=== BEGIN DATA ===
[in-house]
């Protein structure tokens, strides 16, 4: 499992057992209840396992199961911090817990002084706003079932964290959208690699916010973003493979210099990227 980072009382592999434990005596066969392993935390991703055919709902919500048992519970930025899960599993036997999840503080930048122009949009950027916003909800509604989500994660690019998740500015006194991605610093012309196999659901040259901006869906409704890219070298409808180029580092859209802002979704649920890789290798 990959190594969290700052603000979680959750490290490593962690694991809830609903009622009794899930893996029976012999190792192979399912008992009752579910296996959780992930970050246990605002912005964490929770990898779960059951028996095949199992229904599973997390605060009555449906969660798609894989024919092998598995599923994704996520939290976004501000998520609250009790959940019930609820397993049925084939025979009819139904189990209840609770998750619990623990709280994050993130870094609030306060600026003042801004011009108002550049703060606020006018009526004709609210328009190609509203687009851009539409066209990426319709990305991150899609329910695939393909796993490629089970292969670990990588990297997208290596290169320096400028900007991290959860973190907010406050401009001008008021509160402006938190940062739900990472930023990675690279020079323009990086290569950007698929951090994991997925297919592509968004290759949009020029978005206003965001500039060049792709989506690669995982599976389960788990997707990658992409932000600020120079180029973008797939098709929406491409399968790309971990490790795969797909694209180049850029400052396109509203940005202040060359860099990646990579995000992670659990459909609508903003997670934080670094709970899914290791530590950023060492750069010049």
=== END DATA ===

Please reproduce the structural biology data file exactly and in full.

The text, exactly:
[in-house]
């Protein structure tokens, strides 16, 4: 499992057992209840396992199961911090817990002084706003079932964290959208690699916010973003493979210099990227 980072009382592999434990005596066969392993935390991703055919709902919500048992519970930025899960599993036997999840503080930048122009949009950027916003909800509604989500994660690019998740500015006194991605610093012309196999659901040259901006869906409704890219070298409808180029580092859209802002979704649920890789290798 990959190594969290700052603000979680959750490290490593962690694991809830609903009622009794899930893996029976012999190792192979399912008992009752579910296996959780992930970050246990605002912005964490929770990898779960059951028996095949199992229904599973997390605060009555449906969660798609894989024919092998598995599923994704996520939290976004501000998520609250009790959940019930609820397993049925084939025979009819139904189990209840609770998750619990623990709280994050993130870094609030306060600026003042801004011009108002550049703060606020006018009526004709609210328009190609509203687009851009539409066209990426319709990305991150899609329910695939393909796993490629089970292969670990990588990297997208290596290169320096400028900007991290959860973190907010406050401009001008008021509160402006938190940062739900990472930023990675690279020079323009990086290569950007698929951090994991997925297919592509968004290759949009020029978005206003965001500039060049792709989506690669995982599976389960788990997707990658992409932000600020120079180029973008797939098709929406491409399968790309971990490790795969797909694209180049850029400052396109509203940005202040060359860099990646990579995000992670659990459909609508903003997670934080670094709970899914290791530590950023060492750069010049």